"Meet me on Meeting Street in front of the Old City Market." Who hasn't said these words when meeting friends or relatives in Charleston, South Carolina? And who hasn't been photographed with the Market as the backdrop in this historical city? However, many tourists and shoppers are not aware of the history of this beautiful landmark.
After the American Revolution, the Pinckney family set aside the land for a public market with the stipulation that it would be returned to the family if it were used for any other purpose. It was never a slave market. The building erected on this site in 1841, after filling in the low ground and creek, has the look of a Roman temple with a frieze of bull's and ram's heads as an appropriate decoration. Stringent ordinances, set by the city government, regulated the quality of its products. Produce could not be brought back to sell a second time, butcher's cuts and weights were constantly scrutinized, clean white aprons were an absolute must, and even the hours of operation were regulated.
Brown turkey buzzards, sometimes called "Charleston Eagles", were part of the Market's sanitation crew. They lined the rooftops and strutted the streets. They were so effective in removing the meat scraps butchers threw in the street that, in 1826, the city imposed a fine of five dollars [which doubled in 1882] for hurting or killing these winged disposal systems.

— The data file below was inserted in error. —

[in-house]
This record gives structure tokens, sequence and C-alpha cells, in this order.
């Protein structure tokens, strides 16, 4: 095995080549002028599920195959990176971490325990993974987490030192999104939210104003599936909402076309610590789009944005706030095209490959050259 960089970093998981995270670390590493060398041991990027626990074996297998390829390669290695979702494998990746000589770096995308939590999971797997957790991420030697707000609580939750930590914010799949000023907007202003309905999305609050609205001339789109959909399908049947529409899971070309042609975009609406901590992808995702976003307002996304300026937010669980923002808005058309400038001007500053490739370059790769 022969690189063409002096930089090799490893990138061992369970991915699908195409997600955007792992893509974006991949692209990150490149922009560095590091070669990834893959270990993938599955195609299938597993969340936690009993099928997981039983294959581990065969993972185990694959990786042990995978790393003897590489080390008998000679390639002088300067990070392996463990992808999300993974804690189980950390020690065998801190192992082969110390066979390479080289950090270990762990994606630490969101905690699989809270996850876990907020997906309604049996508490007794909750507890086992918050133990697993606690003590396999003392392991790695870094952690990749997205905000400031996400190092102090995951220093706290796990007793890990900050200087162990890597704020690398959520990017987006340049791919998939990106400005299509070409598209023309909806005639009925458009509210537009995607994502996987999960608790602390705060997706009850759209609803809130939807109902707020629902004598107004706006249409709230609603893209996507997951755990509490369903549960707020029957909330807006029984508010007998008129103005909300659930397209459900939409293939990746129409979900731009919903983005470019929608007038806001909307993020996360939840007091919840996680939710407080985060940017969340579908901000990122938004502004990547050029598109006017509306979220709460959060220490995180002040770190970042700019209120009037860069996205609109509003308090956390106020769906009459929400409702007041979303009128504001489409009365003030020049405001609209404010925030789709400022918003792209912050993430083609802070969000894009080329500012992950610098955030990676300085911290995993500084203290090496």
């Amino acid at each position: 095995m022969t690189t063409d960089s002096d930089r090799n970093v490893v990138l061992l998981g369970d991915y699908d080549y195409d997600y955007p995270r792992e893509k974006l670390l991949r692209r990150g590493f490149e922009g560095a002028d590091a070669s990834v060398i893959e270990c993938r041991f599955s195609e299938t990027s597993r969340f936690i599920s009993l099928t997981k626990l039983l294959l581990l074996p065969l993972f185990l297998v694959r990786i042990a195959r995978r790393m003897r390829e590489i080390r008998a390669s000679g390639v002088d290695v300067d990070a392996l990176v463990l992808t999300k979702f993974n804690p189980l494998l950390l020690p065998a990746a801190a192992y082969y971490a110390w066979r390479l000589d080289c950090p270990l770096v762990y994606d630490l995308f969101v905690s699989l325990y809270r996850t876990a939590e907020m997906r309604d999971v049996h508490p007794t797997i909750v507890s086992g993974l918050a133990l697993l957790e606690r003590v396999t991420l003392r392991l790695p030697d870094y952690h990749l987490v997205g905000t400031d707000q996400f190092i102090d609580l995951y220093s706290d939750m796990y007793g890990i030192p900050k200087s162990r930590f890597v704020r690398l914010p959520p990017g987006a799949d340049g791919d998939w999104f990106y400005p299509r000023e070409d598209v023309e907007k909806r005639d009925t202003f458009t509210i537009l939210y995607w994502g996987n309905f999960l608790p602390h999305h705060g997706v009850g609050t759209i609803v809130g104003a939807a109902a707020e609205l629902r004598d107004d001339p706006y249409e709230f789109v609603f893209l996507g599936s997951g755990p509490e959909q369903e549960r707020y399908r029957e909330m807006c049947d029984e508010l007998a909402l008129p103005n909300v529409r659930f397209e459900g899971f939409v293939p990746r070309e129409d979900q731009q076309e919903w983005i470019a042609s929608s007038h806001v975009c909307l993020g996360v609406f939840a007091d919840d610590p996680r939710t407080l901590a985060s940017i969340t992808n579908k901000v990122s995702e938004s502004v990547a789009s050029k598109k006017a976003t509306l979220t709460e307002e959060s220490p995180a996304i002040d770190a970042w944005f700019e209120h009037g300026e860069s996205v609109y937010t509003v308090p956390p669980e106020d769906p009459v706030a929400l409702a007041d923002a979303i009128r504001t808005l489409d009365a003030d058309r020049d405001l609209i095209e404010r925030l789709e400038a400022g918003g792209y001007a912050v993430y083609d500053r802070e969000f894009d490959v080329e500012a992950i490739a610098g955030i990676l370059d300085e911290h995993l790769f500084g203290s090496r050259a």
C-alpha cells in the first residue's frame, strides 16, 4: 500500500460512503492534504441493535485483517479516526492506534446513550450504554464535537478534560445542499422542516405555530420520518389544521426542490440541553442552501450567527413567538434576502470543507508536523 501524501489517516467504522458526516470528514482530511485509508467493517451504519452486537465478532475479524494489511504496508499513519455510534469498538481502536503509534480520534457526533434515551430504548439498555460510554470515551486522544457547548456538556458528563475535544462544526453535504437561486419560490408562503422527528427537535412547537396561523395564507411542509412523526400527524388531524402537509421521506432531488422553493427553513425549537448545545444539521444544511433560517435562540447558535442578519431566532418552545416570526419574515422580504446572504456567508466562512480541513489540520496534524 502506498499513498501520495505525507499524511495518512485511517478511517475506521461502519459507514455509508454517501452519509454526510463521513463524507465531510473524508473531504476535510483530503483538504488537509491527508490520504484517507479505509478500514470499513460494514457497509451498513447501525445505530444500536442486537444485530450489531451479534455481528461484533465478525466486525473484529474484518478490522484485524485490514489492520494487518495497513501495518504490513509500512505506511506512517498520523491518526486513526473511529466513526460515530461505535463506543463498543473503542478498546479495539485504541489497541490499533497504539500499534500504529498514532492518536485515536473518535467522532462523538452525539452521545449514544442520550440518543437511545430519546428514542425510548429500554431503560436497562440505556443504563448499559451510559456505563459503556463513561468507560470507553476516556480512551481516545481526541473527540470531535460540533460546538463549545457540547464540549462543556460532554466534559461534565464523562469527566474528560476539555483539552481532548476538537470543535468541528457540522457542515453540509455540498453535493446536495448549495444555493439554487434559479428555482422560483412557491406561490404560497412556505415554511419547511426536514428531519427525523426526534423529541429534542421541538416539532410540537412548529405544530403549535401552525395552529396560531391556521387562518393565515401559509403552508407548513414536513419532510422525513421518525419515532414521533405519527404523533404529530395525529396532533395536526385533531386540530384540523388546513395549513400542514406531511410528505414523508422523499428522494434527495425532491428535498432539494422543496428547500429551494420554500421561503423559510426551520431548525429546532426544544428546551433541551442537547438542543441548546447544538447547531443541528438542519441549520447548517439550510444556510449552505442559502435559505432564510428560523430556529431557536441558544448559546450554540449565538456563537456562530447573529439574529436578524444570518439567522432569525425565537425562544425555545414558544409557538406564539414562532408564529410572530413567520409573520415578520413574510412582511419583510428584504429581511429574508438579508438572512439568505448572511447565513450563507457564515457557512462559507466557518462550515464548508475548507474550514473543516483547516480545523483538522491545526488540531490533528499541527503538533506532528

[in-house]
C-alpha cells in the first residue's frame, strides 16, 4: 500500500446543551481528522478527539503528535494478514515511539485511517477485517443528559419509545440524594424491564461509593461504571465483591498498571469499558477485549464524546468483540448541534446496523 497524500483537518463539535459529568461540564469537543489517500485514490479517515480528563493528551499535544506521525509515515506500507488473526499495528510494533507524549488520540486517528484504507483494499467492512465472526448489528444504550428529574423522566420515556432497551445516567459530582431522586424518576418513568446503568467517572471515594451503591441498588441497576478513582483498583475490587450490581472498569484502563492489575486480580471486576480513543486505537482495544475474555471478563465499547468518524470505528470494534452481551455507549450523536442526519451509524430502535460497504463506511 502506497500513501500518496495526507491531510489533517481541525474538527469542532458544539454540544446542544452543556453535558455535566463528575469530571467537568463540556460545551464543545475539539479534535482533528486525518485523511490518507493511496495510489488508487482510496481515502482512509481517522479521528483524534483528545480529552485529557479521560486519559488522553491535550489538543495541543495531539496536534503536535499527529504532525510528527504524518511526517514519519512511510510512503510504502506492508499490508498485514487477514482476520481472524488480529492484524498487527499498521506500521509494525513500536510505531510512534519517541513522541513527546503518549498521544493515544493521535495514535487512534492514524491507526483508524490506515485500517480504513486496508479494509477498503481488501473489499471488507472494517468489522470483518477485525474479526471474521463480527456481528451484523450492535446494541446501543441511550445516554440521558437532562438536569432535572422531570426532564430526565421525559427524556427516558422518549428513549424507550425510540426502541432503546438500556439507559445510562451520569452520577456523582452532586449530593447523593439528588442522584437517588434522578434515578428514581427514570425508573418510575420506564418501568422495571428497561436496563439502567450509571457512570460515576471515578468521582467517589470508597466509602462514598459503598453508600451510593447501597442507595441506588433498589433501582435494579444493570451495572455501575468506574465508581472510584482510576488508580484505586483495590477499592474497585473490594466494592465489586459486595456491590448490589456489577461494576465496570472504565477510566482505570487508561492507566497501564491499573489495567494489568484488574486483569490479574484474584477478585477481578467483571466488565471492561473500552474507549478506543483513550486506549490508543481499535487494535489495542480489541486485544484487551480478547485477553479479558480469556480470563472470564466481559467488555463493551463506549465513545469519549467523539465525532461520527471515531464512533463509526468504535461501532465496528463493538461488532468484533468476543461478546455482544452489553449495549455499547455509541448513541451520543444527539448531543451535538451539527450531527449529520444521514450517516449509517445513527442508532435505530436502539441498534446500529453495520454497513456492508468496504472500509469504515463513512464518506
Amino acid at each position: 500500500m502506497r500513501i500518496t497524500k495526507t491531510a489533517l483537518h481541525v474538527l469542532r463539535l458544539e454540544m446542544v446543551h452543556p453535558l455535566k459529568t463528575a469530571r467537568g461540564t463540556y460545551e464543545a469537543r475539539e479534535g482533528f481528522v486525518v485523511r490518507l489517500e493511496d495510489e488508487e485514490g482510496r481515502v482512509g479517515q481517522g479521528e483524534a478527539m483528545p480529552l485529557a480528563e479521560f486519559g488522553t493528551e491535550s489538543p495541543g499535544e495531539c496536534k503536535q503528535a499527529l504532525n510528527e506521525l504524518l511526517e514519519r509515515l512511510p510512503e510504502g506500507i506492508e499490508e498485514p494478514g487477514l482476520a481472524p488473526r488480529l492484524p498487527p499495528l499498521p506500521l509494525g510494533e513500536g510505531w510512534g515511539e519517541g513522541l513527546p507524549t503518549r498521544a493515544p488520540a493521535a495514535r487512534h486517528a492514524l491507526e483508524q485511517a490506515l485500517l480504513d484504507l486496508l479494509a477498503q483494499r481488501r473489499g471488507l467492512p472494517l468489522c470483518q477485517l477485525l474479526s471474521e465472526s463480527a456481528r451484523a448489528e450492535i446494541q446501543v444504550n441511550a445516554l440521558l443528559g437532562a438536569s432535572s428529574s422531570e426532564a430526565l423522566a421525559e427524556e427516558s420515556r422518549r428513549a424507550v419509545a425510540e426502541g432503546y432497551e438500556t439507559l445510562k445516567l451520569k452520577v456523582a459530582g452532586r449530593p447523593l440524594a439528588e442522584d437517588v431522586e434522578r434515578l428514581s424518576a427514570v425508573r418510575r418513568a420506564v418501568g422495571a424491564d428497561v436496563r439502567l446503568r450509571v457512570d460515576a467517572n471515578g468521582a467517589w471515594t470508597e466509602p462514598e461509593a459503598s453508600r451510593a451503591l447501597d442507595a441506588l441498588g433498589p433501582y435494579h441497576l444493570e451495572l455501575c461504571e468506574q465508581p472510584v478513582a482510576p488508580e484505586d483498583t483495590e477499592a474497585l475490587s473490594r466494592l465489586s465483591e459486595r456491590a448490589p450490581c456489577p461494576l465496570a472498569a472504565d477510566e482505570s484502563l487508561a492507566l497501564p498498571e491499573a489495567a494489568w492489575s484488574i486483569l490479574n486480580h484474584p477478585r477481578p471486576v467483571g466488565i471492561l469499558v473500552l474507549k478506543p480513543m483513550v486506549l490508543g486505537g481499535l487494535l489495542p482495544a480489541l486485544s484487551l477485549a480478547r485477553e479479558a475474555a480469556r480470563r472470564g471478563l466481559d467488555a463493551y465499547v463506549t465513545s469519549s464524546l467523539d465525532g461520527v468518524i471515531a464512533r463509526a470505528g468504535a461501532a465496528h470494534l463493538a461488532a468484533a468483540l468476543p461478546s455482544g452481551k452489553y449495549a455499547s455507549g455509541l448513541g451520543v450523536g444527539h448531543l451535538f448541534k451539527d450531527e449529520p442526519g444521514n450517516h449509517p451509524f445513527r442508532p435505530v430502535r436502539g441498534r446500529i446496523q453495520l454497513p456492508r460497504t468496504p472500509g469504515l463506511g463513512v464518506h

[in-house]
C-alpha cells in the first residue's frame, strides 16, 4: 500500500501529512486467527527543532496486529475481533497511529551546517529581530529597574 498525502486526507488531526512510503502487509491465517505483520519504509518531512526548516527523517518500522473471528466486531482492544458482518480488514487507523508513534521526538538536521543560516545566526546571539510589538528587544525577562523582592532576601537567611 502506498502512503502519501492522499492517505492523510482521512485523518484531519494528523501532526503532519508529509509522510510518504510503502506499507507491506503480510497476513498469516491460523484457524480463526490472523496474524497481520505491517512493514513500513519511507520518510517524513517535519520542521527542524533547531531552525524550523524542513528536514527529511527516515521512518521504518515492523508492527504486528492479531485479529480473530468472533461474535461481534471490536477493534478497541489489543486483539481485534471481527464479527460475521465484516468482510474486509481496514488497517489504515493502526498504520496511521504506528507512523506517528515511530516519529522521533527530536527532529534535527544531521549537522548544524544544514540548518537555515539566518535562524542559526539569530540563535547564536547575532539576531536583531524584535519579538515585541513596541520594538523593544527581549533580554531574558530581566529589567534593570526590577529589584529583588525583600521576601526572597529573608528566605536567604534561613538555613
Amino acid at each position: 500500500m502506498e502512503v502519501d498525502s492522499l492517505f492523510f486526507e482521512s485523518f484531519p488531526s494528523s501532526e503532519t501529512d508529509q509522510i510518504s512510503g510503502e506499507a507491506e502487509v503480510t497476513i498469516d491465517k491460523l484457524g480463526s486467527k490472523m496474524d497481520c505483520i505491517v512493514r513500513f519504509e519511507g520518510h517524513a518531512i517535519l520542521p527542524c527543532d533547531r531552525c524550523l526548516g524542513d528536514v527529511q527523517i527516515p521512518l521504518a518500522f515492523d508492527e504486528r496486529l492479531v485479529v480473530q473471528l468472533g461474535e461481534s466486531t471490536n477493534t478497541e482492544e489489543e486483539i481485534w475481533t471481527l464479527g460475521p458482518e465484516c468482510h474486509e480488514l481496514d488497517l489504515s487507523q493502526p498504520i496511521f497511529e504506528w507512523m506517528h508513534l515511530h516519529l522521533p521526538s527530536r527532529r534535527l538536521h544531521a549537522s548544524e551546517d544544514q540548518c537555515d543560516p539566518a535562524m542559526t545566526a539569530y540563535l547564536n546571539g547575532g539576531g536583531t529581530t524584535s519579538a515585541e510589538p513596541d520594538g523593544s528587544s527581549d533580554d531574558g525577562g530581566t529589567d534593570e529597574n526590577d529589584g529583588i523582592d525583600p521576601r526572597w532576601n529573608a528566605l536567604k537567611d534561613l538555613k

For a more appealing painting, Werner substituted sea gulls for the ominous buzzards, but included other historical details such as cadets from the Citadel, The "News and Courier", and the tall sailing ships at the end of East Bay Street. The large and varied crowd represents the visitors and residents who still come to this popular meeting center to this day.
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